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Wednesday, 20 November 2013

Newlyn fish discards could harm smaller vessels - viability report from UEA





EU rules to end fish discards could penalise smaller fleets in Cornwall, it has been claimed.
Laws to end the throwing of unwanted fish overboard were agreed this year after a campaign led by celebrity chef Hugh Fearnley-Whittingstall.
The University of East Anglia said smaller fishing vessels were "at risk of having their fishing curtailed".
Cornish fish producers said the policy had not been thought through. Policy supporters said it would end waste.
'Sound bite' claim
The new rules will be gradually phased in for Newlyn from 2016.
Supporters said basing quotas on the amount caught rather than what was landed would end waste.
However, critics said it would hurt those fishing in areas with lots of different species.
Professor Alistair Grant, who supervised the university study, said: "Smaller fishermen don't have the technology or the range to be able to catch exactly what they want to catch.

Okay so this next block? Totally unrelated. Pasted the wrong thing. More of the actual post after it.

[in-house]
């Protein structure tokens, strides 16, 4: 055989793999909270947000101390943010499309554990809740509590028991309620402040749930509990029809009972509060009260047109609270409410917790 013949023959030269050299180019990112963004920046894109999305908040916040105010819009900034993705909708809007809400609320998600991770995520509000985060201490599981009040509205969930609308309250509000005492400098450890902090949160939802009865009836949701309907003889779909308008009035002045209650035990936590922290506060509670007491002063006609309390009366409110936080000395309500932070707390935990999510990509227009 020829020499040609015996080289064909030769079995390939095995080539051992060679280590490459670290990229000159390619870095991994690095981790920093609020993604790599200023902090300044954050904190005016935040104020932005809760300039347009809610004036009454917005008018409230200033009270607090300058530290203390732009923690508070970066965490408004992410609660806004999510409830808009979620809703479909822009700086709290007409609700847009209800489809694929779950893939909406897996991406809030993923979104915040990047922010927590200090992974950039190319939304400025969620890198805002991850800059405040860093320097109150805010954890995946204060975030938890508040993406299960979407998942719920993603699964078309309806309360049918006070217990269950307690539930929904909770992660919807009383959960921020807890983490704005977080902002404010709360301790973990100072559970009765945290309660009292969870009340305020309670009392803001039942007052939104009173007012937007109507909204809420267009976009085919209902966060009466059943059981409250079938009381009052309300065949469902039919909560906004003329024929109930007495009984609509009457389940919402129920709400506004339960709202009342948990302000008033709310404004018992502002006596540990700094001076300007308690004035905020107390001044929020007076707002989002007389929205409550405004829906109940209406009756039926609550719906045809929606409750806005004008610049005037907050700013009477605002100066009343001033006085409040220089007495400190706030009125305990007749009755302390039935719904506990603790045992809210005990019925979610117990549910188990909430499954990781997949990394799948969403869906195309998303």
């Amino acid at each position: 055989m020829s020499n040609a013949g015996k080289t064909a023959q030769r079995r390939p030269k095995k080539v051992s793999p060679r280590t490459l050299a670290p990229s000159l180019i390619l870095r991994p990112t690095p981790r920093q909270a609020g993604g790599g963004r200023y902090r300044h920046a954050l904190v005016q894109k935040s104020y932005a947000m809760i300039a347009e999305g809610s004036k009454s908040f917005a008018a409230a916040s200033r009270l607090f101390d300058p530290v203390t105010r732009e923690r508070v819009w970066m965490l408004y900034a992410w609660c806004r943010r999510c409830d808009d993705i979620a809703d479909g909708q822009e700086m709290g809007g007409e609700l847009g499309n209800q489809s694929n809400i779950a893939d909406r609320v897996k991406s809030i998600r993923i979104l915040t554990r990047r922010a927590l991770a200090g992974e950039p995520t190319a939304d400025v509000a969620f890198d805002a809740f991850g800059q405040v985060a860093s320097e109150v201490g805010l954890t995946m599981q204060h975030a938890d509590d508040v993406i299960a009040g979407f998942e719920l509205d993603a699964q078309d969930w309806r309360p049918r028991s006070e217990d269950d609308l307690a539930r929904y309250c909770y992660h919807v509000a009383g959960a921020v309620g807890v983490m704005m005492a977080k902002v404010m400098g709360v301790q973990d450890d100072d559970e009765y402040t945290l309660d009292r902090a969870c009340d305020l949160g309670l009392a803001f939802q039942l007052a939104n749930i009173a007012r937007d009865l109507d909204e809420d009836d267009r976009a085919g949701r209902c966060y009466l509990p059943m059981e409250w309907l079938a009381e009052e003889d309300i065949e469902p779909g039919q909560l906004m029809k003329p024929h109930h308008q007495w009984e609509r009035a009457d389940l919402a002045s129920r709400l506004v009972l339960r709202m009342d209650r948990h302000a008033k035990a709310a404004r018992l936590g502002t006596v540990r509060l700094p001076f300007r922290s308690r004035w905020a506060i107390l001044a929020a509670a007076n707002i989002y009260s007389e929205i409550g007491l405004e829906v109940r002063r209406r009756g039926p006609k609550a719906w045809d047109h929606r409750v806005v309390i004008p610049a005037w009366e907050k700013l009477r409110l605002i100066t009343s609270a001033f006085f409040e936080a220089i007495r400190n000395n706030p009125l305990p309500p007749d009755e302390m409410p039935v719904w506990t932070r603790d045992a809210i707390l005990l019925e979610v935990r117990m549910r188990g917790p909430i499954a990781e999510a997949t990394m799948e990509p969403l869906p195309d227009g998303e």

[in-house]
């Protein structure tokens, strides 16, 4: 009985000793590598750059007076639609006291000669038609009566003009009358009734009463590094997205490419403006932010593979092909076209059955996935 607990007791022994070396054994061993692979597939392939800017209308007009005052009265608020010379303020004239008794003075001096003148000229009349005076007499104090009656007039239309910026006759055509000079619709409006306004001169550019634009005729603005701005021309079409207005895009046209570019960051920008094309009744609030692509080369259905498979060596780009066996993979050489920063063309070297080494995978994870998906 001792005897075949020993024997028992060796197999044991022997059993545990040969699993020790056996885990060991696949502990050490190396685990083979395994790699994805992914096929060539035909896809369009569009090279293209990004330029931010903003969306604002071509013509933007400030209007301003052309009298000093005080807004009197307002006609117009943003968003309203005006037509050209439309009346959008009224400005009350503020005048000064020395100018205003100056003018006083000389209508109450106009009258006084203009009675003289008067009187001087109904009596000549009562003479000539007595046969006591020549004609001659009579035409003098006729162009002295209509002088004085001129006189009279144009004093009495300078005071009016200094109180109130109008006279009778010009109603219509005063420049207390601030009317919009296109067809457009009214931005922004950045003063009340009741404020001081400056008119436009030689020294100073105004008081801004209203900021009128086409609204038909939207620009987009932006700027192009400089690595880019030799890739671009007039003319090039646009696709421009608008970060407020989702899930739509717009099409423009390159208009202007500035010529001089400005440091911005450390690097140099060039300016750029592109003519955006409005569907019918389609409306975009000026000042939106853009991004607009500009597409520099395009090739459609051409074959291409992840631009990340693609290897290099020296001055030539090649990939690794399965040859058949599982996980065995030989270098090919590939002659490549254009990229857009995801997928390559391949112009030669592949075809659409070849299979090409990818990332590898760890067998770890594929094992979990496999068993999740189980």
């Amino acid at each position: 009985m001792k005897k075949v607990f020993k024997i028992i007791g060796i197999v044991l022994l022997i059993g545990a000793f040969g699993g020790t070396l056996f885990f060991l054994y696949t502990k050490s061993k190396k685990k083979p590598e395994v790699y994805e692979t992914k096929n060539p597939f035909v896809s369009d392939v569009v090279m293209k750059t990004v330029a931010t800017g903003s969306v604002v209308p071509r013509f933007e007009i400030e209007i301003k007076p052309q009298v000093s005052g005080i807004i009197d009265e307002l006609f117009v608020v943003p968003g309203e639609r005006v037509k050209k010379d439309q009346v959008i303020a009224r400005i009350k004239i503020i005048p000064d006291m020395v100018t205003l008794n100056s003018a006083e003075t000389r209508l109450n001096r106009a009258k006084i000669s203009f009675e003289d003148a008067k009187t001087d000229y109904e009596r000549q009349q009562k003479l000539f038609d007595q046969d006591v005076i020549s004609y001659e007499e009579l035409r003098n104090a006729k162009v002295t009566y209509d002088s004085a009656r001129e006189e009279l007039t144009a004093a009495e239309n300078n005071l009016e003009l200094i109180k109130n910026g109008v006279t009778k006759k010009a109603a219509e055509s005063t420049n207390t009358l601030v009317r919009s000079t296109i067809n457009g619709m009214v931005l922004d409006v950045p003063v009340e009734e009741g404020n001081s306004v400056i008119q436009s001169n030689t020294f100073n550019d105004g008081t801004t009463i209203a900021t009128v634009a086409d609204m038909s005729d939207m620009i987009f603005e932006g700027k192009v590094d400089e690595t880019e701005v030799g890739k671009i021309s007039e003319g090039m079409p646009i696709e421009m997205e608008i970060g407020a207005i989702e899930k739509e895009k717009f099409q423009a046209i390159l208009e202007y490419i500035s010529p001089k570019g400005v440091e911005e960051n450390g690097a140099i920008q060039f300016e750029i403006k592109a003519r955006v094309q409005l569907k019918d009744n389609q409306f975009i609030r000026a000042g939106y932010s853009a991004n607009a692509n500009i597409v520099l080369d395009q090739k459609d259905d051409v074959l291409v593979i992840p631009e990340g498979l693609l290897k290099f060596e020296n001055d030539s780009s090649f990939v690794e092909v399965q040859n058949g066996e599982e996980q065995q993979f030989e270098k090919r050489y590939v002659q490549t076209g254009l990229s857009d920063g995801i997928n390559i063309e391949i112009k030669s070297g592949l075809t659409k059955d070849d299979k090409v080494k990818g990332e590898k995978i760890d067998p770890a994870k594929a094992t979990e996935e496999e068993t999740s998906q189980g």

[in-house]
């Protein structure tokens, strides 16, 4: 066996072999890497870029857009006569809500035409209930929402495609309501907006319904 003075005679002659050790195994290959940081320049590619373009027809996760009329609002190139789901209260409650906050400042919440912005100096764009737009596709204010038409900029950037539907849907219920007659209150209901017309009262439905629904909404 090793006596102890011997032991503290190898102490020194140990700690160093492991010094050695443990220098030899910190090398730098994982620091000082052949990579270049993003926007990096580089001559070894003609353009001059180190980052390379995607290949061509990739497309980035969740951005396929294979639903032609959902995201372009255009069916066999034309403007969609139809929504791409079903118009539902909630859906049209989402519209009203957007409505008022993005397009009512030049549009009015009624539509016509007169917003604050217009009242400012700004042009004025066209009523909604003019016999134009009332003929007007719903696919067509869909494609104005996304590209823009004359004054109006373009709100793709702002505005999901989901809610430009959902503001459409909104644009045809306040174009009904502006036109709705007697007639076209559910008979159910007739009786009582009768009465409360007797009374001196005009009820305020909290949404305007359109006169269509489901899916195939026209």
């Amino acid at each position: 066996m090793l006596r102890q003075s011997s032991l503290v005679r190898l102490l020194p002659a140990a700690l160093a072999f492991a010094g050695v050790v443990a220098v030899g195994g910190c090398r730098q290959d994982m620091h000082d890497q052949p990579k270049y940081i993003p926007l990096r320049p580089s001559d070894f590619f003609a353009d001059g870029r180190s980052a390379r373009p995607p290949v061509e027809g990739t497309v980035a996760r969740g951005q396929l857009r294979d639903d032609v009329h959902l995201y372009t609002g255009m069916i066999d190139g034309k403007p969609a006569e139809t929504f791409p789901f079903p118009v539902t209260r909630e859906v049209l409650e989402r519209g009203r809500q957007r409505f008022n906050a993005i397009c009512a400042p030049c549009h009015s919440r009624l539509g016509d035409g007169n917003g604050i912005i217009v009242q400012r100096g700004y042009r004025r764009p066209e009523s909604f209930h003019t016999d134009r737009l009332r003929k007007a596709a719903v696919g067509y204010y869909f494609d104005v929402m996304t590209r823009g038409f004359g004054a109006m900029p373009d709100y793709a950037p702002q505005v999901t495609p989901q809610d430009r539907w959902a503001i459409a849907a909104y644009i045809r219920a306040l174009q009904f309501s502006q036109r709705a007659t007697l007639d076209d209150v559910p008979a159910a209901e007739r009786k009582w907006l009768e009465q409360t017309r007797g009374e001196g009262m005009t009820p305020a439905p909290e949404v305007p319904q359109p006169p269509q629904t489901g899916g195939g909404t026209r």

"They tend to have relatively high discard rates so they will be the ones most at risk of having their fishing curtailed."
Paul Trebilcock, chief executive of the Cornish Fish Producers Organisation, said: "The discard ban was a sound bite from a celebrity chef which has led to a policy that has not been thought through.
"We don't yet know what the impact will be for sustainability and what will happen to fishing businesses in Cornwall. It's more questions than answers at this stage."
'Can be done'
Hugh Fearnley Whittingstall said in a statement that ending discards was much more than a sound bite, and that the rules had been reformed not just to end waste but to set quotas in line with scientific advice.
He added that although changes would require a lot of effort, there were already boats around the UK showing that by changing fishing gear and fishing in the right places it could be done.
Camborne and Redruth Conservative MP George Eustice, who is Parliamentary Under Secretary of State for farming, food and marine environment, said EU grants were available to help fishermen pay for new equipment.
He said: "There are funds in place to do new research to develop ever-better new net gear, but also to support fishermen in buying that gear."
South West Conservative MEP Julie Girling said beam trawlers based in Brixham in neighbouring Devon had "managed to reduce discards to negligible levels".

Story courtesy of BBC Cornwall and Radio Cornwall' breakfats show with James Churchfieldl